A haunting and beautiful production of playwright August Wilson’s most ruminative work, SEVEN GUITARS, is now onstage in the heart of Roxbury at historic Hibernian Hall. Mounted by Actors’ Shakespeare Project with a compelling ensemble cast and directed by resident company member and award-winning actor/director Maurice Emmanuel Parent, the production is a glowing ember in the fiery heart of racial injustice in America. It is the fifth in Pulitzer Prize winner August Wilson’s Century Cycle of 10 plays set in his hometown, Pittsburgh. It is the only play in the cycle that opens with “a note from the playwright” in which Wilson says, “I have tried to extract some measure of truth from [the characters’] lives as they struggle to remain whole in the face of so many things that threaten to pull them asunder.”
Set in 1948, Seven Guitars sits at the fulcrum of oppressive forces experienced by Black America post World War II. The play begins with an ending– the funeral of the main character– but symbolically, at midcentury, that death occurs on the cusp of something just out of reach. Five friends–Louise, Vera, Hedley, Red Carter, and Canewell are gathered at the funeral of up-and-coming blues musician Floyd Barton. In a nuanced performance, Roxbury-born Anthony T. Goss inhabits Floyd as lean and hungry for success, while beneath the ambition, he remains naive and vulnerable. We watch this play out as the action flashes back to the beginning of the circumstances which lead up to Floyd’s death.
Suddenly with a subtle shift in the light (Amanda E. Fallon), music (Dewey Dellay) and a soundscape (Abe Joyner-Meyers) which puts us on more hopeful ground, we find ourselves in the backyard of a Pittsburgh boarding house delineated by two staircases, the audience on three sides, and beyond on huge panels–sprawling cityscapes enveloping actors and audience alike in this world. A solitary light hangs heavy upstage like a pregnant moon over this evocative set (Jon Savage), visible from within and without.
Floyd returns after 90 days in jail for vagrancy; as we will learn, he has “a hit record but no hit record money”– big city record producers made sure of that. The problem is compounded when Floyd has to pawn his guitar to pay for his mother’s graveside flowers and is then arrested for having no money. Tension and a sense of dread build as we begin to understand the array of forces gathering– a rigged legal system, abusive policing, shady business practices–to undo this Black man. Floyd has also made some bad decisions on the home front when he betrayed the woman he’s always loved and who loves him– the tender but forthright Vera warmly played by Maya Carter whose character is caught between self-preservation and her compassion for Floyd.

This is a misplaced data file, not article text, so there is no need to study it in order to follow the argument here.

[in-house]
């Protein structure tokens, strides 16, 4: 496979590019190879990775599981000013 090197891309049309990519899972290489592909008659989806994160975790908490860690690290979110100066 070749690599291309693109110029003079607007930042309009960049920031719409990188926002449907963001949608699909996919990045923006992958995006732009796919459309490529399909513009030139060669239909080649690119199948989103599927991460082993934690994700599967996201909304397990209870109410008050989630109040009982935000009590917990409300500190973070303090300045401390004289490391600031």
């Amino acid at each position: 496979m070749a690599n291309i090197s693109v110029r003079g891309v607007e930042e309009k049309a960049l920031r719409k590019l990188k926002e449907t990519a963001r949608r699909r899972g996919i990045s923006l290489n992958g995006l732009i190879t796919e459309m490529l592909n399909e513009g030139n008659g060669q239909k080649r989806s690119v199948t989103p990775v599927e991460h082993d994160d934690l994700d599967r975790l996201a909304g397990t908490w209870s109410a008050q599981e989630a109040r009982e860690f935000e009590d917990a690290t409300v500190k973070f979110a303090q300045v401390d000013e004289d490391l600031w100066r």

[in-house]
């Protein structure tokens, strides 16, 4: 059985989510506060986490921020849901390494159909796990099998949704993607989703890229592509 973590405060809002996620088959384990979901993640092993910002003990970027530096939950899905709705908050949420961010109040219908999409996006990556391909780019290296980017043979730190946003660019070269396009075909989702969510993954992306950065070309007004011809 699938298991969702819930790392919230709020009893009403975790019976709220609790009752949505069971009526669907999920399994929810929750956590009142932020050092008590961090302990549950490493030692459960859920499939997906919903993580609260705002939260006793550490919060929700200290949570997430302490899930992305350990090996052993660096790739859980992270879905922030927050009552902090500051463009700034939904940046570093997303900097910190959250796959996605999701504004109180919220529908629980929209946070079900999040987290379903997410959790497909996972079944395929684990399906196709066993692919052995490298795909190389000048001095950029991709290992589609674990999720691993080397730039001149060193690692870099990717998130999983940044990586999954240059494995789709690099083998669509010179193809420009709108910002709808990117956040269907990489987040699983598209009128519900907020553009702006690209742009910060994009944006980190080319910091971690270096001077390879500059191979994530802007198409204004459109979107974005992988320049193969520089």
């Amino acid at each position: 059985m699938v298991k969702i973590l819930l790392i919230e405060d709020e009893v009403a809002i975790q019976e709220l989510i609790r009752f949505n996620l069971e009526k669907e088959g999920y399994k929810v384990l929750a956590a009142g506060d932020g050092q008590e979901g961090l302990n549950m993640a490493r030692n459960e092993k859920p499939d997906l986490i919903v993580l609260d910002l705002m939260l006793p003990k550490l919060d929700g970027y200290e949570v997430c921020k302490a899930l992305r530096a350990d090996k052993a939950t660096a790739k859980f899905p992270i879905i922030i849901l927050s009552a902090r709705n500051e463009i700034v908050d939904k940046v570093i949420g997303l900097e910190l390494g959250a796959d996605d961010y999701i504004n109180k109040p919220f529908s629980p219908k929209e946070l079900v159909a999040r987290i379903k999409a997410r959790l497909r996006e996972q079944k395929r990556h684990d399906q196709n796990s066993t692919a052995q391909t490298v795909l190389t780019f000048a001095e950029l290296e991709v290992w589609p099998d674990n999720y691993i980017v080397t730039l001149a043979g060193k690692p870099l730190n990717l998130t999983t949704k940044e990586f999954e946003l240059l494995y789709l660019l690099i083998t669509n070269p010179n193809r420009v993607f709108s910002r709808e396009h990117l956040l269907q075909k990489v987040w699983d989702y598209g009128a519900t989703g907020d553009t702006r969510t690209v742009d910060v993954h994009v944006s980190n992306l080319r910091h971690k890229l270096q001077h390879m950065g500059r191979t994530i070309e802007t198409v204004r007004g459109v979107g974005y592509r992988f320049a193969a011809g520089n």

As Vera’s friend Louise, Regine Vital is grounded and clear-eyed, describing herself as “forty-eight going on sixty. ” Unencumbered by romance, Louise sees what needs seeing and saying, as smoke from her “Old Gold” cigarettes links her to Hedley, her shaman-like friend from Haiti; his connection to the spirit world and his own broken dreams have driven him a little mad. It’s a tough part to make believable, but Johnnie Mack gets us there along with some very effective stagecraft. As if under a spell, Hedley becomes untethered to the here and now, and he continually relives a dream he had in which his father appeared, promising him that trumpeter Bobby Bolden (sometimes called the “Father of jazz”) will show up and give him a windfall so he can buy a plantation–and liberation. Hedley tells this to Ruby (Valyn Lyric Turner) Louise’s beautiful young niece who comes up from Alabama for a visit (perhaps the only bit of overtly mechanical plotting here) and implores her to father his child.
The richness of Wilson’s plays derives in part from his finely-tuned ear for the rhythms and rhymes of these characters; their dialogue flows with flesh and blood reality, their personal histories weighted by the fraught legacy of racism in America. The play, layered and symbolically complex, recalls the debts owed, the promises broken, the scams run, the generations of roadblocks to success and personhood. But Wilson also invokes the music waiting to be heard, and the fights to be won. We rejoice with Floyd and his bandmates Red Carter (Dereks Thomas) and Canewell (Omar Robinson) as they celebrate heavyweight Joe Louis’s triumph in the ring–but not before a backyard rooster finds somewhere to crow in a city which has no use for it. A world where these seven characters are free to sound their own truths as artists, entrepreneurs, as individuals creating their own destinies– has not yet arrived in SEVEN GUITARS. Here, Wilson harnesses the sorrows and small triumphs of a group of characters doing the best they can “to remain whole in the face of so many things that threaten to pull them asunder.” This penetrating ASP production lingers like a chill and a promise. SEE “SEVEN GUITARS” presented by Actors Shakespeare Project at Hibernian Hall through March 5th.
This production marks the first to receive the Boston Theater Critics Association’s “CRITICS’ PICK” seal of approval!
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